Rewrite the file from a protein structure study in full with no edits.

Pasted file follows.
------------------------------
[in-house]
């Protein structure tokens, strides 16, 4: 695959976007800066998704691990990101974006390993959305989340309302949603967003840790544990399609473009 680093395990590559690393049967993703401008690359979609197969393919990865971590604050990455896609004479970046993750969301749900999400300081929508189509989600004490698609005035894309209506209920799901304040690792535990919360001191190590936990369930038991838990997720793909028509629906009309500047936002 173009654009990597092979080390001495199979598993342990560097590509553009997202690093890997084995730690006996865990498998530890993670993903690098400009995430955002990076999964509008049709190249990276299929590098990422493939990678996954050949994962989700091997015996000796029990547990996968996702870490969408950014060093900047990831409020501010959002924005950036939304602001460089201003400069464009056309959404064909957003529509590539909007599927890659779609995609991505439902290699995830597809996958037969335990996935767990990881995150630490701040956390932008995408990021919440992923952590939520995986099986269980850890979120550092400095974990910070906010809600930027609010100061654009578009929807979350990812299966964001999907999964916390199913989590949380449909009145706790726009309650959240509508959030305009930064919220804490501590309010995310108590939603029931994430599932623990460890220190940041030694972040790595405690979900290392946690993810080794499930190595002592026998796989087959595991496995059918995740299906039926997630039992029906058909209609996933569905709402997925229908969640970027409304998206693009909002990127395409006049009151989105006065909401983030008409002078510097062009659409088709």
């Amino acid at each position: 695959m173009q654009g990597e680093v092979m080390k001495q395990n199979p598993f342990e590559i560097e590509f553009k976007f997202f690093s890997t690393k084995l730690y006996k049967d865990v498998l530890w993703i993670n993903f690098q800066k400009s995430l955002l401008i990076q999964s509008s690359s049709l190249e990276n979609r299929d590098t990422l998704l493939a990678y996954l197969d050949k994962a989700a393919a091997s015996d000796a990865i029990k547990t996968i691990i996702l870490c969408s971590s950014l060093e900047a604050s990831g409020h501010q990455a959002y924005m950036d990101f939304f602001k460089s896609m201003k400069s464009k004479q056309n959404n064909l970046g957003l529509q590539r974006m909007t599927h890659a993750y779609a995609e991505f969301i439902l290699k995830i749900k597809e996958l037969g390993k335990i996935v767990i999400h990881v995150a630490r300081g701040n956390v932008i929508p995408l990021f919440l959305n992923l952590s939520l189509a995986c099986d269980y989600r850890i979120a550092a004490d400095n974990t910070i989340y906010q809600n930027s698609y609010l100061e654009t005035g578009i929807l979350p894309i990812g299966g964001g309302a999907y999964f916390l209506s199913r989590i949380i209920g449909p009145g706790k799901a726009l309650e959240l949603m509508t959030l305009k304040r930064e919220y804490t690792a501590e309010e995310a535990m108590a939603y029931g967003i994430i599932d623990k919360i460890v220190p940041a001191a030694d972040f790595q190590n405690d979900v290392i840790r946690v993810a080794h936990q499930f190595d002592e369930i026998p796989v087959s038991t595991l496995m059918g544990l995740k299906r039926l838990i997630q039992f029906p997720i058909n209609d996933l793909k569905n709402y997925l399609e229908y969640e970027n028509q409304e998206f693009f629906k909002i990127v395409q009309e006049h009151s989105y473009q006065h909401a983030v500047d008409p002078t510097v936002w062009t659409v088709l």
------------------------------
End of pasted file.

[in-house]
């Protein structure tokens, strides 16, 4: 695959976007800066998704691990990101974006390993959305989340309302949603967003840790544990399609473009 680093395990590559690393049967993703401008690359979609197969393919990865971590604050990455896609004479970046993750969301749900999400300081929508189509989600004490698609005035894309209506209920799901304040690792535990919360001191190590936990369930038991838990997720793909028509629906009309500047936002 173009654009990597092979080390001495199979598993342990560097590509553009997202690093890997084995730690006996865990498998530890993670993903690098400009995430955002990076999964509008049709190249990276299929590098990422493939990678996954050949994962989700091997015996000796029990547990996968996702870490969408950014060093900047990831409020501010959002924005950036939304602001460089201003400069464009056309959404064909957003529509590539909007599927890659779609995609991505439902290699995830597809996958037969335990996935767990990881995150630490701040956390932008995408990021919440992923952590939520995986099986269980850890979120550092400095974990910070906010809600930027609010100061654009578009929807979350990812299966964001999907999964916390199913989590949380449909009145706790726009309650959240509508959030305009930064919220804490501590309010995310108590939603029931994430599932623990460890220190940041030694972040790595405690979900290392946690993810080794499930190595002592026998796989087959595991496995059918995740299906039926997630039992029906058909209609996933569905709402997925229908969640970027409304998206693009909002990127395409006049009151989105006065909401983030008409002078510097062009659409088709």
């Amino acid at each position: 695959m173009q654009g990597e680093v092979m080390k001495q395990n199979p598993f342990e590559i560097e590509f553009k976007f997202f690093s890997t690393k084995l730690y006996k049967d865990v498998l530890w993703i993670n993903f690098q800066k400009s995430l955002l401008i990076q999964s509008s690359s049709l190249e990276n979609r299929d590098t990422l998704l493939a990678y996954l197969d050949k994962a989700a393919a091997s015996d000796a990865i029990k547990t996968i691990i996702l870490c969408s971590s950014l060093e900047a604050s990831g409020h501010q990455a959002y924005m950036d990101f939304f602001k460089s896609m201003k400069s464009k004479q056309n959404n064909l970046g957003l529509q590539r974006m909007t599927h890659a993750y779609a995609e991505f969301i439902l290699k995830i749900k597809e996958l037969g390993k335990i996935v767990i999400h990881v995150a630490r300081g701040n956390v932008i929508p995408l990021f919440l959305n992923l952590s939520l189509a995986c099986d269980y989600r850890i979120a550092a004490d400095n974990t910070i989340y906010q809600n930027s698609y609010l100061e654009t005035g578009i929807l979350p894309i990812g299966g964001g309302a999907y999964f916390l209506s199913r989590i949380i209920g449909p009145g706790k799901a726009l309650e959240l949603m509508t959030l305009k304040r930064e919220y804490t690792a501590e309010e995310a535990m108590a939603y029931g967003i994430i599932d623990k919360i460890v220190p940041a001191a030694d972040f790595q190590n405690d979900v290392i840790r946690v993810a080794h936990q499930f190595d002592e369930i026998p796989v087959s038991t595991l496995m059918g544990l995740k299906r039926l838990i997630q039992f029906p997720i058909n209609d996933l793909k569905n709402y997925l399609e229908y969640e970027n028509q409304e998206f693009f629906k909002i990127v395409q009309e006049h009151s989105y473009q006065h909401a983030v500047d008409p002078t510097v936002w062009t659409v088709l």